“I wasn’t saying that JAVA had never run on mobile phones before, my point is that up until this point the memory and cpu constraints really lended itself to developing in languages such as C or C++ therefore out of necessity you had to have full control over how you were using your memory.”

    Not true as is apparent with Andriod. Google is one of the smartest companies in the world and there is a reason they selected Java and a Java VM.

    “Again, I’m not saying that GC is bad. What I am saying is that at this point, it isn’t a silver bullet and in some cases creates more problems than it solves. For example, why do we have multiple garbage collection strategies in Java? Garbage collection isn’t even guaranteed to run. I agree that the technology is getting better and you very well may be right in the long term.”

    I’m pretty much right in the now-term. It is not a silver bullet, but better in most cases. That’s why most of the worlds largest computing clusters and environments run on Java or C#. Having worked at Orbitz I can tell you first hand that VMs are better. The reason there are multiple GCs is mostly legacy at this point due to slower, non-parallel CPUs. Orbitz for example uses the standard GC for JDK 6 and having tried to tweak the JVM and use other GCs, they don’t work and are mostly obsolete at this point.

    “Again, I’m not saying there isn’t a place for VMs. But at the lowest level I don’t see them gaining much traction. And by lowest level, I’m talking kernel development, etc.”

    I do. I see the VM moving more and more into the kernel and lower and lower. The lower they go, the faster and better they will be. Microsoft will show us all how it is done in the near future with respect to VMs at the lowest levels.

    The kernel will always be written native, and so will most drivers and such. Once you get into the application layer, it will be all managed.

    “Care to back that up?”

    I can prove that it is dynamic and method lookups occur, but as for metrics, that will be hard. Looking around, most of the good comparisons are gone and most comparisons in general are flawed. However, a lot of folks have done good metrics against Objective-C and Apple has been working for a while to get it faster.

    I think another way to compare them would be memory issues and leaks. I would contend that overall the Java VM is one of the most sophisticated VMs and that most applications written for it would be simpler and perform better from a memory perspective than an Objective-C counterpart.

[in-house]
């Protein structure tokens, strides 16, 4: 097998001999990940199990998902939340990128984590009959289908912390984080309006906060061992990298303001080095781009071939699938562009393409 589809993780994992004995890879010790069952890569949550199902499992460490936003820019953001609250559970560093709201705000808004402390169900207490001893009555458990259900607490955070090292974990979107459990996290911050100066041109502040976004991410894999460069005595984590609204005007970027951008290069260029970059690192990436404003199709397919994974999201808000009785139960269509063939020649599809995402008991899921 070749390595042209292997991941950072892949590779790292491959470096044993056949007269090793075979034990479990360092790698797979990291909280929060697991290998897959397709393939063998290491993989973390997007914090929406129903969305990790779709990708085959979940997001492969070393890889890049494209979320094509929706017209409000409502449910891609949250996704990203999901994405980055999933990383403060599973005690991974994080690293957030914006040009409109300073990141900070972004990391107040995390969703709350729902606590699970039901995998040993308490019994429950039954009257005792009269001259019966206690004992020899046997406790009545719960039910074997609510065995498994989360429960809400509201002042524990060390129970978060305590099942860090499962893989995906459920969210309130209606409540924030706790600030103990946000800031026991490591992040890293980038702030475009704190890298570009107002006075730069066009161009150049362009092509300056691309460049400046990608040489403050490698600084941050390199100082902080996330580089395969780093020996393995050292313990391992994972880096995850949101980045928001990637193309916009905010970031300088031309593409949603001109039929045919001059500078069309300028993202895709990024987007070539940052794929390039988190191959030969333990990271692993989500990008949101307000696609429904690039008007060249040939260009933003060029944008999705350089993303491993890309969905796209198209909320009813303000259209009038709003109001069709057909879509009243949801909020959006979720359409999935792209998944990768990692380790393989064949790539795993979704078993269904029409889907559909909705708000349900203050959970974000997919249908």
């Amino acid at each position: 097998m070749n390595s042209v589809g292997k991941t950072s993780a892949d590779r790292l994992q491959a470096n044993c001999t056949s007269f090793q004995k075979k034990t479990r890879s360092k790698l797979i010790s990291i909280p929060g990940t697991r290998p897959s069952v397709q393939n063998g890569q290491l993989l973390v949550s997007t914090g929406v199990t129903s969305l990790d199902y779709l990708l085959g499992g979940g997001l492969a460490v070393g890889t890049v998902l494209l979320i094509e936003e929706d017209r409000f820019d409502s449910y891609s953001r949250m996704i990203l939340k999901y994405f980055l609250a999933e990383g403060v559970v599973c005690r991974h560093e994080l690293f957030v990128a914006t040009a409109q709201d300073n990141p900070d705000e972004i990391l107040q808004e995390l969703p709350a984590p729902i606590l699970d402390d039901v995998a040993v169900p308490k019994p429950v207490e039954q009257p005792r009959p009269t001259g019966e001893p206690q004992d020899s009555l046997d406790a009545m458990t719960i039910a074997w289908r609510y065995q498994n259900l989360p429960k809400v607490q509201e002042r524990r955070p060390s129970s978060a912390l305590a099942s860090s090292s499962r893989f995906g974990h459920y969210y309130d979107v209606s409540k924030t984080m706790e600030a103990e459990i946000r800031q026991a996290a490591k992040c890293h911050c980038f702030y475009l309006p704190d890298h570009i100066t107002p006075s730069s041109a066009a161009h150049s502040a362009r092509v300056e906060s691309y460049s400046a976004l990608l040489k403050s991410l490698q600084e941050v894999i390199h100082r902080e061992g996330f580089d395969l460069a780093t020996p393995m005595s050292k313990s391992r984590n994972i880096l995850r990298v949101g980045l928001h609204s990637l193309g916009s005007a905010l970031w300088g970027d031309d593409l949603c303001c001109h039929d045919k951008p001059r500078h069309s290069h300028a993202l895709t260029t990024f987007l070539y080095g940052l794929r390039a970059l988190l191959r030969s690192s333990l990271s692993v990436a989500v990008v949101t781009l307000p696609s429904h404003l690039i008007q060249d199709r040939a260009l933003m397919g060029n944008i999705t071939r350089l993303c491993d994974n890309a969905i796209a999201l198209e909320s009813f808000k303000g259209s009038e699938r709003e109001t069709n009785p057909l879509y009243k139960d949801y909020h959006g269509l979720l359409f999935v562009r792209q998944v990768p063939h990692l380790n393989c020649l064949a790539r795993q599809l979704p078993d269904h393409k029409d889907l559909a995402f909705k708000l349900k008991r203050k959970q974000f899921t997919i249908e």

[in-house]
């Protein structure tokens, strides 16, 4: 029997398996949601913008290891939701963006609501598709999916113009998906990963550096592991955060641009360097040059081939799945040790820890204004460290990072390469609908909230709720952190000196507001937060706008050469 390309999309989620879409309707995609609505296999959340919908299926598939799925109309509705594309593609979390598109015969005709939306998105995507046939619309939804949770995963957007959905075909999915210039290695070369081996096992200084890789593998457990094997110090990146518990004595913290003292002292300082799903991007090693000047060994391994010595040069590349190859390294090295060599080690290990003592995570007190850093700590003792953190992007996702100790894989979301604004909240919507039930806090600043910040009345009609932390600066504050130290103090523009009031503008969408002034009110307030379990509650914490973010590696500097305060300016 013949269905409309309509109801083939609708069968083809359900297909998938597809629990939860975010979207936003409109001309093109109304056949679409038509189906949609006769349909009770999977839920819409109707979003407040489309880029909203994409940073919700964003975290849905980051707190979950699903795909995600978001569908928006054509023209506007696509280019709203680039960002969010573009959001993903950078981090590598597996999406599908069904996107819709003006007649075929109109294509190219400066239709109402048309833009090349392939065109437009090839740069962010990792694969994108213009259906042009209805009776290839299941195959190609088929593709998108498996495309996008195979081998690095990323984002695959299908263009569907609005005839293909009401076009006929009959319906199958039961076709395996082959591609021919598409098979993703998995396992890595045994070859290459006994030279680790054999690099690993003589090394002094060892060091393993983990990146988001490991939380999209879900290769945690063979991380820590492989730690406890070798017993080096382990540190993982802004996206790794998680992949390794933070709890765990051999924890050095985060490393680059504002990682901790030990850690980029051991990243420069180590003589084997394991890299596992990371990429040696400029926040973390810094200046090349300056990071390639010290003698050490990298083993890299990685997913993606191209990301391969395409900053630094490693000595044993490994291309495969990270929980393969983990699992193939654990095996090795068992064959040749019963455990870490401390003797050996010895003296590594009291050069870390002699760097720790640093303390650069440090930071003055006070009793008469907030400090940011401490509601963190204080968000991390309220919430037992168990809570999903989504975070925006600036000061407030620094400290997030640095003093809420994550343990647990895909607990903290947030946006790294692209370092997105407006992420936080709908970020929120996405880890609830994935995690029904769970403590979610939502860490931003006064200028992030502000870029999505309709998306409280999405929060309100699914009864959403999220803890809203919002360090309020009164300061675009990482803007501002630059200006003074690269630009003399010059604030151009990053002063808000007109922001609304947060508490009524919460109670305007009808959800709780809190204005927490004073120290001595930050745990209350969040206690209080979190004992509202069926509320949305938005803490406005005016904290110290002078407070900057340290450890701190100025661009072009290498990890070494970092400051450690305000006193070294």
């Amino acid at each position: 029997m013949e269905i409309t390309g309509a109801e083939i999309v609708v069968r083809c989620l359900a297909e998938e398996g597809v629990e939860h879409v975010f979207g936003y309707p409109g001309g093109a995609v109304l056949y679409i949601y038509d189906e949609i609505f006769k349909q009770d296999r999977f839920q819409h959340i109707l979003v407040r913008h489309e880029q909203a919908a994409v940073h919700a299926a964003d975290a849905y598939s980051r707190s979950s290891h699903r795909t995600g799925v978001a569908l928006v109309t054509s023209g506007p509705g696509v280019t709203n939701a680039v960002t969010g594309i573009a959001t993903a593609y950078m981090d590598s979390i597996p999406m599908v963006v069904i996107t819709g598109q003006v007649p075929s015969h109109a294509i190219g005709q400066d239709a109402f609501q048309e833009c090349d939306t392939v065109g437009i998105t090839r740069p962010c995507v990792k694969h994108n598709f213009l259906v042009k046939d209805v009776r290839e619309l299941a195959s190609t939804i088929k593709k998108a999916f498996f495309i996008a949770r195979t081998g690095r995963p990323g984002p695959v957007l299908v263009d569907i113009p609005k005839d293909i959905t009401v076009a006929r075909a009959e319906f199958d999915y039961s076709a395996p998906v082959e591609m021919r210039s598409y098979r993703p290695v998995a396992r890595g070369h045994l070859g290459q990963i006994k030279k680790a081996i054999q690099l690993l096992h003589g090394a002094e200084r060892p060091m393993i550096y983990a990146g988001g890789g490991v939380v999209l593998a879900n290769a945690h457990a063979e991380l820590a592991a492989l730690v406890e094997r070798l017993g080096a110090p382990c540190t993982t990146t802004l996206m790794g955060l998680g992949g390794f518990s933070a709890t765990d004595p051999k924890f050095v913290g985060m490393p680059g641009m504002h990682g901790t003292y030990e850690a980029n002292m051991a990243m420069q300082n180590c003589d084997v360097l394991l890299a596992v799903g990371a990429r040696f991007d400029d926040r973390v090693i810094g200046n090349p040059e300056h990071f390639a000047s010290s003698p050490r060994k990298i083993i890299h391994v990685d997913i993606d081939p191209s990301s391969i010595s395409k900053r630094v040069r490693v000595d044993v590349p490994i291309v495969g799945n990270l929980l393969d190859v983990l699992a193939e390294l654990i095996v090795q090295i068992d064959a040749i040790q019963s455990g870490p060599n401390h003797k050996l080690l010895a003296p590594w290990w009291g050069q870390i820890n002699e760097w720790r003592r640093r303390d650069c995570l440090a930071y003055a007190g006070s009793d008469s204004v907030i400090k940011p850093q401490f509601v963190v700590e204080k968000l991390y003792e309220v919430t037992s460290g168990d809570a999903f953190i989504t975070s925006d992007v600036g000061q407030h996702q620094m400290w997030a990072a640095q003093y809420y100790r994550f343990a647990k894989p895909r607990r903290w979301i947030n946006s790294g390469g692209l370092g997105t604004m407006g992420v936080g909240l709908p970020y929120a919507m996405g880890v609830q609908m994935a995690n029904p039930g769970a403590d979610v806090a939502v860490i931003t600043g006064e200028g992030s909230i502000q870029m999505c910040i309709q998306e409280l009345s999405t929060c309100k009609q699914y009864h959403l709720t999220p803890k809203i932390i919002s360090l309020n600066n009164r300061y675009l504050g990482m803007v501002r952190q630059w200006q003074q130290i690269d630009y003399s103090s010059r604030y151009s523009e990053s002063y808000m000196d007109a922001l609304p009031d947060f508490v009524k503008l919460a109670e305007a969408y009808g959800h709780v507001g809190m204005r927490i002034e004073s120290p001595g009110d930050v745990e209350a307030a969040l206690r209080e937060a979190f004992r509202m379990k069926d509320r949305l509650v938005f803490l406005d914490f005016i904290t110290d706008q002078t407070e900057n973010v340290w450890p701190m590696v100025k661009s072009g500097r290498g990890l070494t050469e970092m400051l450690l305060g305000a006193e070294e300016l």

“Cocoa came from the OpenStep project between Sun and NeXT. Java doesn’t have categories or informal protocols to name a few features that a objective-c developer use on a regular basis.”

    Cocoa was fully written with Java support in 10. Just go look at some old API docs and you will see it was. Java support was removed in 10.4. It was from Open/NextStep, but it also had great Java support before 10.4.

    Java the language doesn’t have categories or informal protocols. Java the VM does support languages with these. Groovy has categories and it also has many other great features that Objective-C lacks. Plus, the Java VM has namespacing. If OS X was based on a VM, then you could code in JRuby if you liked. Or code in Groovy or Java or whatever. That’s why the CLR is nice, you get to pick the best language for the job. Trying to use a single language for everything is “ignorant”.

    “Apple is heading down the vm route with CLANG http://clang.llvm.org/. Tossing something out just because its “old” is as ridiculous as jumping into something purely because its “cool”. There has to be valid practical reasons for doing so in either case.”

    LLVM is different. It isn’t a high level VM. It can be used to create higher level VMs and then have languages added on top of that, but it would be a lot of work. I doubt that this is what Apple has in mind. They are looking for a better way to compile Objective-C. The Objective-C VM is available in 10.5 and is coming along, but they have a LONG way to go to catch up with Microsoft and Sun.